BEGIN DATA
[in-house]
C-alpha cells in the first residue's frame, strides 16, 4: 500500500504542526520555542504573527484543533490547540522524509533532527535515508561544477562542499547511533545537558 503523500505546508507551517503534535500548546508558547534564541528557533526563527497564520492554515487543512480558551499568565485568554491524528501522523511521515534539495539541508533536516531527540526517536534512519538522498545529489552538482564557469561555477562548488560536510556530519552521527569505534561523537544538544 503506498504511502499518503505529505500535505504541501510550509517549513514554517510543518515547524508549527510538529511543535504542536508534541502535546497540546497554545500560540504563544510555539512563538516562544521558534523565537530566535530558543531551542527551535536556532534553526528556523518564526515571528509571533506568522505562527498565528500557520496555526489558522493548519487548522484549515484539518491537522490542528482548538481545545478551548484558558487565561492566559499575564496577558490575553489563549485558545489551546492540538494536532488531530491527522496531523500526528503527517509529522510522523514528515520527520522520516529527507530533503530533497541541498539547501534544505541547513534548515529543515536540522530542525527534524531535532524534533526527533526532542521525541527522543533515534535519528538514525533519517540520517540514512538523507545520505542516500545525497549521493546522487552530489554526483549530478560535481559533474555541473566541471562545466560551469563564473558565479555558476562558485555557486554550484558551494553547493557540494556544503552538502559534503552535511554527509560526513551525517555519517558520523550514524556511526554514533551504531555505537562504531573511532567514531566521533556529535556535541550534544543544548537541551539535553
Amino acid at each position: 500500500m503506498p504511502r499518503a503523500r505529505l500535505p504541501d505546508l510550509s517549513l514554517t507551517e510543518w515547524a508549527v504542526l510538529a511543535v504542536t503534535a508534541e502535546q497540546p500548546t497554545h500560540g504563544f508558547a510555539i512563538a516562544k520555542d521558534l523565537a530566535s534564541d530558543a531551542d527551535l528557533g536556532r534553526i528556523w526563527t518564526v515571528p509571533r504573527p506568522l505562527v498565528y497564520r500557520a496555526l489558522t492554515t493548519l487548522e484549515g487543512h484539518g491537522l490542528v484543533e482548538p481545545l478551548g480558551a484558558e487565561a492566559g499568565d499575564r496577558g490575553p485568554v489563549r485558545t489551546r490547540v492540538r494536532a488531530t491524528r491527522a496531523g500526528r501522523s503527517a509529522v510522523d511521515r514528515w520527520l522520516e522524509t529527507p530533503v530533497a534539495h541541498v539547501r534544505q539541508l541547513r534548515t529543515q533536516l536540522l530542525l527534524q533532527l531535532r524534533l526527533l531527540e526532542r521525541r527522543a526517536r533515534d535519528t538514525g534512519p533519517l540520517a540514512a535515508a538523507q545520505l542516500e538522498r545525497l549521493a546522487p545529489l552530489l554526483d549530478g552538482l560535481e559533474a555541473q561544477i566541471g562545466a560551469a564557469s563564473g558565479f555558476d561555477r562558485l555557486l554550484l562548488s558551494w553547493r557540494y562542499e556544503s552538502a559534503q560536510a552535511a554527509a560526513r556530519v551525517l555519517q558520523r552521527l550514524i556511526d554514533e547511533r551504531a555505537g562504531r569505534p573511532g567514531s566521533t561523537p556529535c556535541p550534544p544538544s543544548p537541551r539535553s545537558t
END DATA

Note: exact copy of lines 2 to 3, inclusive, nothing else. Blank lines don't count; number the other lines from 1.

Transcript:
C-alpha cells in the first residue's frame, strides 16, 4: 500500500504542526520555542504573527484543533490547540522524509533532527535515508561544477562542499547511533545537558 503523500505546508507551517503534535500548546508558547534564541528557533526563527497564520492554515487543512480558551499568565485568554491524528501522523511521515534539495539541508533536516531527540526517536534512519538522498545529489552538482564557469561555477562548488560536510556530519552521527569505534561523537544538544 503506498504511502499518503505529505500535505504541501510550509517549513514554517510543518515547524508549527510538529511543535504542536508534541502535546497540546497554545500560540504563544510555539512563538516562544521558534523565537530566535530558543531551542527551535536556532534553526528556523518564526515571528509571533506568522505562527498565528500557520496555526489558522493548519487548522484549515484539518491537522490542528482548538481545545478551548484558558487565561492566559499575564496577558490575553489563549485558545489551546492540538494536532488531530491527522496531523500526528503527517509529522510522523514528515520527520522520516529527507530533503530533497541541498539547501534544505541547513534548515529543515536540522530542525527534524531535532524534533526527533526532542521525541527522543533515534535519528538514525533519517540520517540514512538523507545520505542516500545525497549521493546522487552530489554526483549530478560535481559533474555541473566541471562545466560551469563564473558565479555558476562558485555557486554550484558551494553547493557540494556544503552538502559534503552535511554527509560526513551525517555519517558520523550514524556511526554514533551504531555505537562504531573511532567514531566521533556529535556535541550534544543544548537541551539535553
Amino acid at each position: 500500500m503506498p504511502r499518503a503523500r505529505l500535505p504541501d505546508l510550509s517549513l514554517t507551517e510543518w515547524a508549527v504542526l510538529a511543535v504542536t503534535a508534541e502535546q497540546p500548546t497554545h500560540g504563544f508558547a510555539i512563538a516562544k520555542d521558534l523565537a530566535s534564541d530558543a531551542d527551535l528557533g536556532r534553526i528556523w526563527t518564526v515571528p509571533r504573527p506568522l505562527v498565528y497564520r500557520a496555526l489558522t492554515t493548519l487548522e484549515g487543512h484539518g491537522l490542528v484543533e482548538p481545545l478551548g480558551a484558558e487565561a492566559g499568565d499575564r496577558g490575553p485568554v489563549r485558545t489551546r490547540v492540538r494536532a488531530t491524528r491527522a496531523g500526528r501522523s503527517a509529522v510522523d511521515r514528515w520527520l522520516e522524509t529527507p530533503v530533497a534539495h541541498v539547501r534544505q539541508l541547513r534548515t529543515q533536516l536540522l530542525l527534524q533532527l531535532r524534533l526527533l531527540e526532542r521525541r527522543a526517536r533515534d535519528t538514525g534512519p533519517l540520517a540514512a535515508a538523507q545520505l542516500e538522498r545525497l549521493a546522487p545529489l552530489l554526483d549530478g552538482l560535481e559533474a555541473q561544477i566541471g562545466a560551469a564557469s563564473g558565479f555558476d561555477r562558485l555557486l554550484l562548488s558551494w553547493r557540494y562542499e556544503s552538502a559534503q560536510a552535511a554527509a560526513r556530519v551525517l555519517q558520523r552521527l550514524i556511526d554514533e547511533r551504531a555505537g562504531r569505534p573511532g567514531s566521533t561523537p556529535c556535541p550534544p544538544s543544548p537541551r539535553s545537558t